Wednesday, November 28, 2007

Holiday Spirit

Since 1993, The Children’s Hospital in Los Angeles has sponsored “Holidays from the Heart.” This is a program that provides their “most financially challenged families with basic tools to enjoy a fuller and happier holiday season.” The program consists of purchasing gifts for these families who have children who are chronically ill or injured or those that are financially unable to provide for themselves and their children during the holiday season.

This will be the second year for NSSLHA at CSULA to work with "Holidays from the Heart" and adopt a family to support. Every contribution is greatly appreciated. Please put all your considerable donations in Locker #8. You will really be helping this family with food and clothing to stay warm for the holidays. In addition, there is a box in the clinic prep room where we are gladly accepting any food and canned good donations for the food drive.

NSSHLA greatly appreciates all the donations that have already been made. We thank you and hope to meet our goal of raising $600 for the family. Currently, we have almost $200 in donations.

If you have questions please contact any NSSLHA officer.
Thank you, again, for your generosity and for helping NSSLHA help a family in need!
Have a wonderful holiday

And the Winners are.....

The votes have been counted and the winners of the NSSLHA 2008 Elections are…

Caroline Lee

Vice President
Irene Rojas

Rachel Dorr

John Gomez

Newsletter Editor
Julie Han

Undergraduate Representative
Jillian Brotman

Monday, November 12, 2007

NSSHLA Candidates

Hey all!

The candidates for 2008 NSSHLA officers are in.
Voting will take place next week.
Ballots will be passed out in your classes.
When you are ready-please turn in your completed ballot form to the Prep Room.
There will be a box marked "nominations" towards the end of the Prep Room (by the refrigerators).
Please have your ballots in by next Wednesday.
For information on the candidates-please see the glass box outside the Prep Room.I

Good Luck

Saturday, November 10, 2007

Novmeber 2007 Minutes

Thanks to Cheryl and Kristin, our class of 2007 graduates, for their insightful information on becoming a Speech Language Pathologist. These girls graduated in the summer of 2007 and are currently doing their Clinical Fellowship. Kristin is in the hospital setting and Cheryl in the school setting. The girls were very informative and excited to share their experiences with us. Here is what we learned:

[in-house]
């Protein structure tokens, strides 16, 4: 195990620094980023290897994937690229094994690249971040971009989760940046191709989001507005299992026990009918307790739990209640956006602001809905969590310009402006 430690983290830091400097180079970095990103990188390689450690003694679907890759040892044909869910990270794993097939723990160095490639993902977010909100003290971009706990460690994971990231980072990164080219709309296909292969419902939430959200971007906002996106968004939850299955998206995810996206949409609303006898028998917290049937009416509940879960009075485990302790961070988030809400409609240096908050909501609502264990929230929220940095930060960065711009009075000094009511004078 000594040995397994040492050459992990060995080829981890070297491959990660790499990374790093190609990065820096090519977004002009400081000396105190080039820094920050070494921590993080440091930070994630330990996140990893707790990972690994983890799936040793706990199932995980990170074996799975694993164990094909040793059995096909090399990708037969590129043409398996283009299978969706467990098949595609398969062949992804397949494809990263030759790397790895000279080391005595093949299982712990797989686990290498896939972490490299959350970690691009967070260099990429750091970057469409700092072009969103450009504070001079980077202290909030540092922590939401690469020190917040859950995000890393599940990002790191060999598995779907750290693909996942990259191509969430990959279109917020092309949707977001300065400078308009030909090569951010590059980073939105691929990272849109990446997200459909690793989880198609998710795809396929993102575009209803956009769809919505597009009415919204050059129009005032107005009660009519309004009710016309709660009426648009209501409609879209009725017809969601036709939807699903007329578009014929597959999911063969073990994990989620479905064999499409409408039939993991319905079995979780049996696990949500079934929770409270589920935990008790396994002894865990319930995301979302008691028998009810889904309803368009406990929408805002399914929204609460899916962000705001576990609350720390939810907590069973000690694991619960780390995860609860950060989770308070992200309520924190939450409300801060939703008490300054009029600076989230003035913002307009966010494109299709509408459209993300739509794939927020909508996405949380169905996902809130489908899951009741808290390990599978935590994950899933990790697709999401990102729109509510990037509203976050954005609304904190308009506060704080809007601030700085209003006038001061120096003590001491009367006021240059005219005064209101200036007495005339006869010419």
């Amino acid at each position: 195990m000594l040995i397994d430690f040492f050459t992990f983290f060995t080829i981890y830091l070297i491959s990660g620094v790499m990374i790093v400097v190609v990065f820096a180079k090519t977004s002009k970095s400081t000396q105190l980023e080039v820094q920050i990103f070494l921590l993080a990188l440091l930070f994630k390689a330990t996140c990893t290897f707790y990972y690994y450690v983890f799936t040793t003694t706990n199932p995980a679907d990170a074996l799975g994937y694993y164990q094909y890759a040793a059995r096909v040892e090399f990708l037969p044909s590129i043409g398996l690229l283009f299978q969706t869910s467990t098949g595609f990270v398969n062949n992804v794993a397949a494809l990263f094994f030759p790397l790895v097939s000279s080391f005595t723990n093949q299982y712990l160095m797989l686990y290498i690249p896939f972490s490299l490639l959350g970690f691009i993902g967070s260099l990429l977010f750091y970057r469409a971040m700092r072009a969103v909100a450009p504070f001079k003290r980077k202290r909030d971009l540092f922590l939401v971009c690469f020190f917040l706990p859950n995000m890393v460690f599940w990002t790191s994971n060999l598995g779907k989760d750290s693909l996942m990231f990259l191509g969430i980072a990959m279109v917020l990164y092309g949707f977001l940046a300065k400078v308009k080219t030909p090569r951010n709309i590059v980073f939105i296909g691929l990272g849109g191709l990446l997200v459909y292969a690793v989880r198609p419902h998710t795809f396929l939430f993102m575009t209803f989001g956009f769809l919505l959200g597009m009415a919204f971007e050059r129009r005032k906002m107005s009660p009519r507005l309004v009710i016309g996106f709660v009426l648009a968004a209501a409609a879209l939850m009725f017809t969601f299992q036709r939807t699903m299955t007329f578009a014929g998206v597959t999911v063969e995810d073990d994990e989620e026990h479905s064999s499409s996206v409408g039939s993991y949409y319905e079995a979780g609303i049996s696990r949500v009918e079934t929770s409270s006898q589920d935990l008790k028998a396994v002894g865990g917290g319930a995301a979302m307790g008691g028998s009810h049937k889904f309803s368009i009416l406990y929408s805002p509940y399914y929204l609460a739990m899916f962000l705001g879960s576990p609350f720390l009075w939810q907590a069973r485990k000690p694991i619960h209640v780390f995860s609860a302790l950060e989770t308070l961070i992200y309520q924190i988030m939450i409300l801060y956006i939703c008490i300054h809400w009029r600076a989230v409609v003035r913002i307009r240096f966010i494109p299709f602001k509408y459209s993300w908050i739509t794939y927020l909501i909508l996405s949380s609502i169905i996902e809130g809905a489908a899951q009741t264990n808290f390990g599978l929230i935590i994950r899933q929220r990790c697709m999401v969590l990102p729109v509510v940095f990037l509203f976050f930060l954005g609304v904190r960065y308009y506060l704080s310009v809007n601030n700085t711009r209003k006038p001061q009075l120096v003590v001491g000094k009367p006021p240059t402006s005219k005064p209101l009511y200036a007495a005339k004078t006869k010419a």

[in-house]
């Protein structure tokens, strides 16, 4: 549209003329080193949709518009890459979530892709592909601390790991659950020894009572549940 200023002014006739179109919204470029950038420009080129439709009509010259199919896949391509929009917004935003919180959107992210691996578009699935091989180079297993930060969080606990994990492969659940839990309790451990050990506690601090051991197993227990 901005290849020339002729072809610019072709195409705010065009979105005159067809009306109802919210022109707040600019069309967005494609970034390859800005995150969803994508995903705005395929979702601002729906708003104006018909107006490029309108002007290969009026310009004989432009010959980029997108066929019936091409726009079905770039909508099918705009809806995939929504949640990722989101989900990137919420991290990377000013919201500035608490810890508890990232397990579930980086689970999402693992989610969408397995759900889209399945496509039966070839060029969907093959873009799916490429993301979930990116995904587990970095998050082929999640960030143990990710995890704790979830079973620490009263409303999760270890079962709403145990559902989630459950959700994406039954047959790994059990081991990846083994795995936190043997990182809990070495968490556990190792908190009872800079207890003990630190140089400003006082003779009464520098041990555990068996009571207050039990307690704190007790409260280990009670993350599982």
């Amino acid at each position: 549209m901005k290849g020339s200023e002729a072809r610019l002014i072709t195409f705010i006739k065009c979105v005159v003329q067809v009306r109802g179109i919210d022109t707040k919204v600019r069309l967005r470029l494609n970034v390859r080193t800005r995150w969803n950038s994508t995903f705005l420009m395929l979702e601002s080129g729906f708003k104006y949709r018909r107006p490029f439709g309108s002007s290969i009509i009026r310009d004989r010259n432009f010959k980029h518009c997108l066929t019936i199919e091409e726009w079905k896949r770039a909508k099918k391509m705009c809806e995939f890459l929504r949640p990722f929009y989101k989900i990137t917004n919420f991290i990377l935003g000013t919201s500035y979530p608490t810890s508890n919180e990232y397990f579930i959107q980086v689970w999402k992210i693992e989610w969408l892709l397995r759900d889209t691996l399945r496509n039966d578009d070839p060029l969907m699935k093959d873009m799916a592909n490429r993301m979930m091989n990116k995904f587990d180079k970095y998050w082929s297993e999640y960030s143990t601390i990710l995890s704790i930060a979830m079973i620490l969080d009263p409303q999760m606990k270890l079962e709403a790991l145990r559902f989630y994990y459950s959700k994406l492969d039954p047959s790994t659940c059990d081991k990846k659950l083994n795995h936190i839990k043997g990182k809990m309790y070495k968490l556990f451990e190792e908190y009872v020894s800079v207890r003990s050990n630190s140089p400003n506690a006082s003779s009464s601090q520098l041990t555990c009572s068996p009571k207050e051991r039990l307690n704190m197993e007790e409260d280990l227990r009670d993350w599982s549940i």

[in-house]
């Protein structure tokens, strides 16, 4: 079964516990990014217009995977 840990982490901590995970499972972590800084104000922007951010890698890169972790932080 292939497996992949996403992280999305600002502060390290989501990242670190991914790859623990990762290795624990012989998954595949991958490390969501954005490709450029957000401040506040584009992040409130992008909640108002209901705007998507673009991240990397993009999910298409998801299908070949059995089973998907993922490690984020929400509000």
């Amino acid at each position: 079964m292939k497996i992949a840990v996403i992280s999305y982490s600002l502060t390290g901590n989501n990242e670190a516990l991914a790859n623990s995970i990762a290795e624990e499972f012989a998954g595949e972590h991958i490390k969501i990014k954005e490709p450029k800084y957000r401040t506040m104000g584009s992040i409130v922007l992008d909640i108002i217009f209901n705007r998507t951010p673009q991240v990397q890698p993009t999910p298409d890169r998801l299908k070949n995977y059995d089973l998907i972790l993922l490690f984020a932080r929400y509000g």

Kristin-Kristin works at two hospitals and her hours are from 8am to 7pm. Her setting also requires her to work some weekends and occasionally on holiday. Unfortunately, she has to work on thanksgiving L. Kristin has about 6 to 10 people on her caseload. About 75% of her caseload are swallowing, Dysphagia, patients. She also has patients with Dysarthria, and Cognitive/Language Delays. A typical day for Kristin includes seeing new orders, then treatment. Kristin says it is all about the patient’s, new order, and Medicaid billing.

Cheryl-Cheryl works for LA Country and her hours are from 8:30am to 3:00pm. She has approximately 65 clients on her caseload. (Don’t worry guys- this is not a typical caseload, it is because the school she works at is low on staff). She predominately works with students with language disorders. A typical day for Cheryl includes training, meetings, and IEP’s. Cheryl gets training in ASHA, KASA, PECS, and materials. Her training is paid for. Cheryl says it is all about the students, parents and productivity.

Both of these hard working girls receive benefits and pension plans.

So here is the hard question? How do we decide where to work? What has better benefits? What appeals to each and every one of us as individuals?
Her is a breakdown:

School Benefits:
Work less days
Less hours
Paid Training
Holidays off
Weekends off

Hospital Benefits:
Better pay
New challenges
Variety of Cases
Medical Miracles
Time and ½ for holidays
Less caseload

Follow Guidelines and Be Safe!!! Don’t get MASA (staff infection), don’t get bit, and don’t wait for answers.

You go from the learner to the expertYou make all the decisions.